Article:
Choosing A VAT Scheme
Once you’ve completed all of the VAT registration steps, you’ll receive your VAT certification that proves your business is now registered for VAT. You’ll now need a system for informing HMRC how much VAT you’ve charged (input tax) and how much you’ve paid (output tax).
Regular VAT Accounting Method
The majority of VAT registered businesses keep a record of all sale and purchase transactions. This information can be stored digitally or can be kept in a logbook. There are also a large number of companies that offer accounting software that can help you with this process and can heavily reduce how time-consuming this log keeping can be.
At the end of each quarter, these records are filed in your VAT return and you must pay any VAT that’s due. In some scenarios when you have paid a lot of output tax, you may be able to claim back a significant amount of the VAT you’ve paid and you will receive a VAT refund.
Annual Accounting VAT Scheme
The annual accounting scheme is much like the standard VAT accounting method mentioned above. Although, with this method you do not file quarterly VAT returns, you file your VAT accounts annually on your annual VAT payment deadline. For simplicity and to save time, some businesses choose to file their annual VAT return at the same time as their Corporation Tax. Once your business’s annual VAT return has been filed, you’ll begin making quarterly payments for the VAT that you owe to HMRC.
The benefit of using this VAT method is that it allows you to budget more carefully, which can be very beneficial for smaller businesses. This method is often considered to be better for your business’s cash flow, especially for businesses with an increasing turnover or for those whose trade has a seasonal pattern. In some cases, you may end up over-paying or under-paying your VAT bill, so you’ll sometimes be required to settle any outstanding balance or file for a VAT refund.
Note: Businesses that have an annual turnover of over £1.35m are not able to use the annual accounting scheme.
Flat Rate VAT Scheme
Under the flat rate VAT scheme, you pay a set percentage of your total turnover as VAT. You do so instead of paying the difference between the true VAT that you’ve charged and any VAT you may have paid. Different businesses are required to pay different flat rates of VAT and the rate you pay depends on the type of business you operate. You can find out what flat VAT rate your business will pay on the .gov website.
You will still be required to charge VAT on your invoices, but you won’t have to log the VAT details of every purchase or sale. The Flat Rate VAT Scheme is only available to smaller businesses with an annual turnover of £150,000 or less. With Flat Rate VAT, the only input VAT you are able to claim is on capital expenditure of £2,000 or more, VAT inclusive.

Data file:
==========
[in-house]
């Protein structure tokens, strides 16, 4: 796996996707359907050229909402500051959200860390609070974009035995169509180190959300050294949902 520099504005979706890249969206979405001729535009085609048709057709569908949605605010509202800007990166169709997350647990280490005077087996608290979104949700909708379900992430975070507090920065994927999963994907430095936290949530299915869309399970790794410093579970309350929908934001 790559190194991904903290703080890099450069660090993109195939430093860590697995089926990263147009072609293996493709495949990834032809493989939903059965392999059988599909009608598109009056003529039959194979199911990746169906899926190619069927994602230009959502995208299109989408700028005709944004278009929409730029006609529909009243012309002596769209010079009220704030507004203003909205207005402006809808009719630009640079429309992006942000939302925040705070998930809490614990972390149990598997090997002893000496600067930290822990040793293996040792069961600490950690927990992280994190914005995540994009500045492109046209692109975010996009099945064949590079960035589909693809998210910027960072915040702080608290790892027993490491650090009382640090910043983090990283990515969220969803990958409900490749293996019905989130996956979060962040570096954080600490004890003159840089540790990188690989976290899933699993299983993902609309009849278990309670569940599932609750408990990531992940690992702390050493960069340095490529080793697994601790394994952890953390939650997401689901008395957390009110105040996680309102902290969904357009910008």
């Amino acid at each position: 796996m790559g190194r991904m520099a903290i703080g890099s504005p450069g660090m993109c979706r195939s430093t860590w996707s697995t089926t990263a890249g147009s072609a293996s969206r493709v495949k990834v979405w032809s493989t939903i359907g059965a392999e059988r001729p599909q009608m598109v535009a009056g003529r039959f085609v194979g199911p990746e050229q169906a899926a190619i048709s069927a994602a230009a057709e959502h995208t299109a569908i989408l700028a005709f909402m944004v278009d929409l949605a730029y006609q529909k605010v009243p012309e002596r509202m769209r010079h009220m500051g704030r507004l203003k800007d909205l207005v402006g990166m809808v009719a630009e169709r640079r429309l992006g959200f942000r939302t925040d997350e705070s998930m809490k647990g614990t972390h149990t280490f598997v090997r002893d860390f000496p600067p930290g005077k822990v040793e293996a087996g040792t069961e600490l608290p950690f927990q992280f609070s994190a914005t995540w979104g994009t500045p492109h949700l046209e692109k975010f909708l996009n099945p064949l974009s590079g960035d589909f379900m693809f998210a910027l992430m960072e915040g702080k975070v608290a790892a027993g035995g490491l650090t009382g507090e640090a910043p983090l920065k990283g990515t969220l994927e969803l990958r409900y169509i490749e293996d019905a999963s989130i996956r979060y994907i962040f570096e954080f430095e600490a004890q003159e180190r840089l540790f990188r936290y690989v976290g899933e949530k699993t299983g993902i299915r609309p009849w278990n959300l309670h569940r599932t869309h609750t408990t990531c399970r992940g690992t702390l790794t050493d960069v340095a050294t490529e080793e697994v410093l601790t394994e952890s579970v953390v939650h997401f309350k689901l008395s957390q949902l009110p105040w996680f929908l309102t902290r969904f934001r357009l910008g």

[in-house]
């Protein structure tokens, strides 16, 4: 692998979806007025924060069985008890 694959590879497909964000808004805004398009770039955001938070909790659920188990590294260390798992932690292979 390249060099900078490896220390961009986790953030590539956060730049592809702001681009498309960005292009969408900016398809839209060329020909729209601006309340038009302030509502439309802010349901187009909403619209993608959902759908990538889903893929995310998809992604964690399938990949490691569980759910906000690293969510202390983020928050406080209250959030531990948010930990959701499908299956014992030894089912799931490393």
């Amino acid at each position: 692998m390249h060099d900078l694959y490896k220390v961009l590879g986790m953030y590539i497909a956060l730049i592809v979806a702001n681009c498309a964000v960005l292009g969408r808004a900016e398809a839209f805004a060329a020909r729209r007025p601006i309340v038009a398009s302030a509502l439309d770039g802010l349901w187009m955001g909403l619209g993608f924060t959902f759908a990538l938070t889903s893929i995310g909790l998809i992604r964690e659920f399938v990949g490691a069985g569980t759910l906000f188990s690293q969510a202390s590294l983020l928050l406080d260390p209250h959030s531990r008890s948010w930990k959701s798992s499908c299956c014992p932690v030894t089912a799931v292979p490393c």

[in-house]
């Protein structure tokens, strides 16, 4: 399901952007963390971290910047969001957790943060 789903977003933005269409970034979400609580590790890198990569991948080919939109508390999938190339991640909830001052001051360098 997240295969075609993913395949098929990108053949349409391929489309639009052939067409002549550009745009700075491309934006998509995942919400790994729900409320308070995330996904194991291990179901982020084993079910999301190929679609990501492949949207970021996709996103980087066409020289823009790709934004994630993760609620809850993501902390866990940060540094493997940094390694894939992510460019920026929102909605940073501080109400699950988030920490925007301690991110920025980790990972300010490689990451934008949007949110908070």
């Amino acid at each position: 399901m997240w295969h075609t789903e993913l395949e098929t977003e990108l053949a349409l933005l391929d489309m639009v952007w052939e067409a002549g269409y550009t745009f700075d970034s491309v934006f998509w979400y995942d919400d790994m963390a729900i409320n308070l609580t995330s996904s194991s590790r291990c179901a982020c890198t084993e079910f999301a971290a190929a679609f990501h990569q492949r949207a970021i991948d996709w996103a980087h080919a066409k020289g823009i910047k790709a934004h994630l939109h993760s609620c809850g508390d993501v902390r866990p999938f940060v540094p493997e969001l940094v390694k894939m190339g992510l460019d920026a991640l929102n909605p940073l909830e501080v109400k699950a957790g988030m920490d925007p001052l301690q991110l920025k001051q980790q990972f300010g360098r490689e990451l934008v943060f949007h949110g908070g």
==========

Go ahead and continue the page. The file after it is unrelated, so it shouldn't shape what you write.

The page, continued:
Cash Accounting Scheme
The cash accounting scheme is an alternative VAT calculation method that allows businesses to calculate their VAT due based upon payments the business has made and received. You do this rather than calculating your VAT based upon invoices, sent and received.
By using the cash accounting scheme, you won’t have to pay HMRC VAT on sales that have not yet been completed and paid for by the customer. This can be the case for some businesses and can have a detrimental impact on cash flow.
To successfully use this VAT scheme, your business must keep records of actual payment dates. To be eligible for the cash accounting scheme you must have an estimated taxable turnover of less than £1.35m. As long as your taxable turnover stays below £1.6m you will be allowed to stay in the scheme.
You don’t need to apply to HMRC to use the cash accounting scheme and you don’t have to notify them that you’re using this scheme.
Retail and VAT Margin Schemes
There are multiple different retail VAT schemes that simplify the VAT process. The scheme you use is based on your retail turnover. There’s a scheme for businesses that have a turnover under £1m, between £1m and £130m and for those that have a higher retail turnover. In some cases, smaller businesses can use a retail scheme alongside cash accounting and annual accounting.
You are unable to use a retail scheme alongside a flat rate scheme. Retailers do however have the option of using a flat rate scheme instead. For more niche businesses such as second hand and antiques dealers, there are multiple different VAT margin schemes available.
As there are many legalities surrounding VAT, you may want to seek the advice of an accountant. They will be able to inform you which VAT scheme is best for your business and will be able to clarify any questions you have.